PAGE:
Lauraine Jacobs

Food Writer and Author of Delicious Books


5 November 2014


Restaurateurs who have the knack can make a restaurant timeless. Walk into Prego and the veritable buzz is as vitally charged as it was on the day owner Kelvin Gibson bought it in 1986. At that time we had all fallen in love with the fab Italian inspired menu and we’re still in love with it.

The place has always been noisy, has always felt a tad too crammed and there‘s always been that gorgeous outdoor courtyard, filled with some of the city’s best celebs and pretenders who want to be seen lurking in style on Ponsonby Road. Recently Kelvin undertook a timely refurbishment and the gorgeous green tiled walls, the new comfortable chairs, the ceiling baffles (which may or may not have reduced the noise level) and the bright new paint have lent new vigour.

But what’s not changed is Chef Lennox Bull’s menu. He arrived in 2008, inherited food that was beloved by scores of regulars and wisely has not messed with that. He deals with a vast menu but it is hard to fault a single dish. Antipasta, pizza, pasta, grills and sweet treats are all there. They are classics. He tweaks it occasionally but it is a reliable bet that if you love something you will return and eat it again. Over and over.

First things first. That Bread. Yes! A warm, shiny, puffy loaf is delivered to the table sitting atop a bread board, accompanied by a bread knife and a bowl of good olive oil mixed with good balsamic. Cut into it and it squashes before your eyes. There’s enough for four or six people but I have seen couples devour the whole thing in the time it takes to drink that first glass of wine. And if you’re looking for something in the same vein but a little lighter you can order the thin crisp garlic and olive oil pizza bread, also straight from the oven.

Next. Pizza. Prego pizzas are known around town. No pineapple or other silly contortions but fabulously fresh Italian styled pizzas on thin crisp crusts produced by that same pizza chef, Kava Likiafu, for the past 24 years. Perfect lunchtime fare or for sharing at large table.

And a shared table is a great way to dine at Prego as there’s so much worth eating if you can get to split little tastes of this and that. Classics not to be missed: crunchy tender calamari fritti with garlic aioli and thoughtful rocket leaves on the side that cut the intensity of the dish, the vitello tonnato with its crispy capers scattered over the veal and tuna, and melt in the mouth arancini balls stuffed with gorgonzola.

Pasta lovers are spoilt for choice with about eight different classic pasta choices, but my favourite in that section of the menu is actually a risotto. Shreds of roast duck, mixed mushrooms and perfectly moist rice cooked with a tasty stock could get me back and back to eat this dish again and again. Risotto also stars in the fish of the day dish and it’s been that way for yonks. Tender pan fried fillets perch over a soft lemony, herby risotto and it’s no accident that you will see lots of other diners eating this lovely combination.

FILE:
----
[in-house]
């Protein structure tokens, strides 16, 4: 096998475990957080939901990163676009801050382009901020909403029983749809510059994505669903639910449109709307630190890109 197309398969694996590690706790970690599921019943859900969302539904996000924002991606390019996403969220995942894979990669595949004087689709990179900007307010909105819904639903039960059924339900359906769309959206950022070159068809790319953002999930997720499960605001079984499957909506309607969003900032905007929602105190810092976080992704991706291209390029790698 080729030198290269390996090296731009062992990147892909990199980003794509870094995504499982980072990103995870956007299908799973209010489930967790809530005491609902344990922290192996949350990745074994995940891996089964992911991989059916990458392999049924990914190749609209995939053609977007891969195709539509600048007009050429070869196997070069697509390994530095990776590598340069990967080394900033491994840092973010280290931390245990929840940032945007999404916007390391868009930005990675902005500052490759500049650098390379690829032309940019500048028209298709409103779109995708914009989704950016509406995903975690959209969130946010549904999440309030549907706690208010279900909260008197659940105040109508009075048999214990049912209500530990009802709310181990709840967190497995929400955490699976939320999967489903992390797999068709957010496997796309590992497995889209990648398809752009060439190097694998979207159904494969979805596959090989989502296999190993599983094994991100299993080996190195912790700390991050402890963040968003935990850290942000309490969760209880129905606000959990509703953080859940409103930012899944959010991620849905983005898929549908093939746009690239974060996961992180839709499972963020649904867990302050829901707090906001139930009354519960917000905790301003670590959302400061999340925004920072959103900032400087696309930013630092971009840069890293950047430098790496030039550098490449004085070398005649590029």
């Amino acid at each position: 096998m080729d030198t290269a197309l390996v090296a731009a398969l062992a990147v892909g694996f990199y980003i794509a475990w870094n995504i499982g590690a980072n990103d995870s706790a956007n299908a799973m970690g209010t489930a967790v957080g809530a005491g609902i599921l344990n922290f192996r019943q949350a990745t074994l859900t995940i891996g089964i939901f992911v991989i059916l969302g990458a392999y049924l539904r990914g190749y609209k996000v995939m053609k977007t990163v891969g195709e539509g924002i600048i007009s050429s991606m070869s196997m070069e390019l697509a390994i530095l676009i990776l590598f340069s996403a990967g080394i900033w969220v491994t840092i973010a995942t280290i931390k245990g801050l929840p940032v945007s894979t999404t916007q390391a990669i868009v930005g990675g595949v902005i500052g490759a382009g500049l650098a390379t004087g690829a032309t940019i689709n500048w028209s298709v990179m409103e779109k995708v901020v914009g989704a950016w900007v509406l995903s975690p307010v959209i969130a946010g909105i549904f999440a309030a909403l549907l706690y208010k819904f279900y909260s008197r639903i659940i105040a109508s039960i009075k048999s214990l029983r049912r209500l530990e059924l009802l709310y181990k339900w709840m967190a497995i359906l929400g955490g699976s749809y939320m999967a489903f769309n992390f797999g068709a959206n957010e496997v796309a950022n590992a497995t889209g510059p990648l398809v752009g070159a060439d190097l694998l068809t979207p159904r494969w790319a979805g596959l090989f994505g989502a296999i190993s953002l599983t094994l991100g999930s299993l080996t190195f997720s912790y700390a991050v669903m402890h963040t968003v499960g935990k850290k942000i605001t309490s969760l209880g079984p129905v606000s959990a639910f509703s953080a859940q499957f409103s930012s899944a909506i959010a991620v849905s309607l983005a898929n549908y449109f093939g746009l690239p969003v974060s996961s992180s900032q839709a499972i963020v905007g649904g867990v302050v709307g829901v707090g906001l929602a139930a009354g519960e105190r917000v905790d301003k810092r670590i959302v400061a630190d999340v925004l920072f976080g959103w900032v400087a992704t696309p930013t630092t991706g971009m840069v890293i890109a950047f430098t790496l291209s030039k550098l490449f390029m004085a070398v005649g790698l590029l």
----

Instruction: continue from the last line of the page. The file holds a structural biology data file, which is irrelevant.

Everyone deserves to have the Prego pie at least once in their life. The filling changes daily - it might be smoked fish, beef with rich porcini gravy or something else dreamed up by the chef, but it is always sitting on a mound of very moist potato parmesan mash and lovely wine jus gently lapping the edges.

The menu may be filled with Prego classics, but what were these dishes I spied recently? Gunaciale. beef cheeks gently slow braised with cocoa served with a parsnip and goat cheese puree and roma tomatoes, and a nutty barbabietole, warm roast beetroot, hazelnuts, goats cheese, and aged balsamic. Dishes that prove that while the favourites are as good as ever, there is room, imagination and respect in the kitchen for modern touches and ideas. Both dishes well recommended.

What is very interesting at Prego is the wine list. Being the social place it is, wine is a very important part of the experience. You’d think Italian fare encouraged Italian wine but the management know that we all love local New Zealand wines. They choose the best for their menu. Even though it is infanticide to drink it now, there on the wine list, Felton Road Block Three 2012 pinot noir. It may set you back $180 but it’s probably the only way most of us will ever get to experience this star of Central Otago. Of course there’s also plenty of more modestly priced choices and lots of wine by the glass on offer. Interestingly the only two wines from Italy on the white wine list are worth a try. A rosé from Puglia, that newly fashionable destination and of course, a pinot grigio from the Veneto.

To finish it would be hard to go past the cheese selection or for dessert lovers, a classic tiramisu. Or maybe throw caution to the wind and order Prego’s cioccolato, an amazing concoction of Valrhona caramel chocolate marquise with salted peanut caramel sauce and chocolate pearls. If that sounds good at $14.50 why not upgrade to the recommended Prego espresso martini cocktail for mere extra $17.50? Expensive indulgence but worth it.

There’s no show however without Punch. Manager Brandon Lela’ulu has looked after the rich, the famous, the passionate, the new and the regular diners at Prego for over 12 years. He’s the consummate host and ensures that everyone is well served, and that service flows seamlessly in a friendly, unpretentious manner.

Prego, 226 Ponsonby Road, phone 09 376 3095 No bookings, apart from the large table to the rear for very large groups. Open 7 days from noon until late.

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